In November, a high school senior in Merkel, Texas started a petition to protest the pressure he had received from teachers to cut his hair. Eighteen-year-old Nicholas Clark said that despite his 4.0 GPA, Merkel High School’s vice president, joined by some teachers, told him his long hair was a “distraction.”

“I am an 18 year old man with hair that is roughly 2 to 3 inches away from my shoulders,” Clark wrote in the petition. “Nothing extreme.”

“In case you were wondering,” he continues, “no, women do not have the same treatment. The females of our school do not have to cut their hair the same manner that men do, they have completely separate rules, it’s ridiculous. […] This is basic discrimination and the primary reason why we have gender inequality in this country.”

Clark isn’t the first student to call out schools’ dress codes as sexist, but the complaints usually come from, or on behalf of, female students. The question of whether or not it’s sexist to restrict young women from wearing certain clothes has been debated by Scholastic Magazine, investigated by the Atlantic and the Women’s Media Center and is even the subject of a documentary made by a Kentucky student called Shame: A Documentary on School Dress Code.

Thanks to a 1969 Supreme Court ruling in Tinker vs. Des Moines Independent School District, it is legal for schools to restrict what students can wear. In that case, three high school students in Des Moines, Iowa wore black arm bands to school to protest the Vietnam War. When they were told to remove them, they claimed that the school was violating their First Amendment right to freedom of speech. The Supreme Court ruled that schools can restrict students’ expression through clothing when there’s a legitimate concern that the clothing will be disruptive to the learning environment or violate the rights of others.

Limited definitions of masculinity are harmful to women because they stall progress toward gender equality.

That language has since been used excessively to justify restrictive dress codes across the country. But whereas dress codes have historically discriminated foremost against female students, who are often barred from showing as much as a collarbone, Clark is claiming that his high school’s rules about hair length are discriminatory toward male students. At first glance, that argument may seem frivolous—but Clark is onto something. His school’s attempt to force a stereotypically male hairstyle on him is not only personally oppressive, but it plays into the larger foundation of gender inequality—just maybe not in the way that he meant it.

We as a society still view typically male traits as the superior default. Limiting men to those traits might not seem as oppressive as barring them from typically female traits, but it is. There’s a lot of discussion about what’s expected of women—that they’re supposed to be demure and fragile, desirable but not slutty, smart but not opinionated—but rigid definitions of femininity create, by default, equally limited definitions of masculinity. If women are supposed to be the damsel, men must be the knight. If women are defined as emotional, men are left with stoic. If women are coy sex objects to be pursued, men are expected to pursue. And just as women label their prescribed roles oppressive, insulting and stifling, so do some men label theirs.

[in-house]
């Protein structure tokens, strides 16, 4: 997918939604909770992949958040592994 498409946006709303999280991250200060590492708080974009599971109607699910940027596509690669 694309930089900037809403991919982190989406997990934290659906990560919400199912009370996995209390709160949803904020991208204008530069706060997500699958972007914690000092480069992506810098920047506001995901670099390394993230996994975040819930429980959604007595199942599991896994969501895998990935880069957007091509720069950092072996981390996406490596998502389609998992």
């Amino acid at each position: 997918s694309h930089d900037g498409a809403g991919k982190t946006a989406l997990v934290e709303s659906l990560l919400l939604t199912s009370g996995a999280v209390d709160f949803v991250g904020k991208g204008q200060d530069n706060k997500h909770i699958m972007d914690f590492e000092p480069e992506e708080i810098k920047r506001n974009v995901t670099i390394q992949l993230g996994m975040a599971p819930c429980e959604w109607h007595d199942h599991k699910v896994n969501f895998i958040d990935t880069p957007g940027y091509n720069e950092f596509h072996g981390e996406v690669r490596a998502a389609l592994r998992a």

Clark said in an interview that he started growing his hair out around fifth grade. “My grades started improving,” he said, “and I think that’s because I felt more comfortable with how I looked.” He noticed early on that living up to outdated ideas of how men—and boys—are supposed to look was a drain on him, and his petition was his way of standing up for his right to present himself whatever way he feels comfortable, even if people at his school find it offensive or “distracting.”

The term “toxic masculinity” is used to explain how binary gender roles are harmful and restrictive to both men and women. Earlier this year, a group of students at Claremont College created a group to discuss the effects of toxic masculinity on young men in particular, stating on Facebook that “Masculinity can be extremely toxic to our mental health, both to the people who are pressured to perform it and the people who are inevitably influenced by it.”

The people they’re referencing as being inevitably influenced are, of course, women. It’s established that toxic masculinity is harmful to women particularly because one of the expected traits of maleness is aggression and violence, which is often aimed at women. But limited definitions of masculinity are also harmful to women because they stall progress toward gender equality. A dichotomy can’t be defeated by broadening the limits of one side while keeping the other side static. In other words, we won’t be able to expand the colloquial definition of woman if the colloquial definition of man doesn’t budge.

Clark may be outraged about his school’s opinion on his hair style, but he’s stumbled onto a bigger issue than he may have realized. As long as dolls and housework—and long hair—are considered off-limits to men, they’ll remain strictly feminine domain, making female deviation from them outside the acceptable norm. It may seem small, but Clark’s petition to defend his right to have long hair really is a small step in the long and important journey toward gender equality, for both men and women. You can’t knock down barriers without letting people cross them from both directions.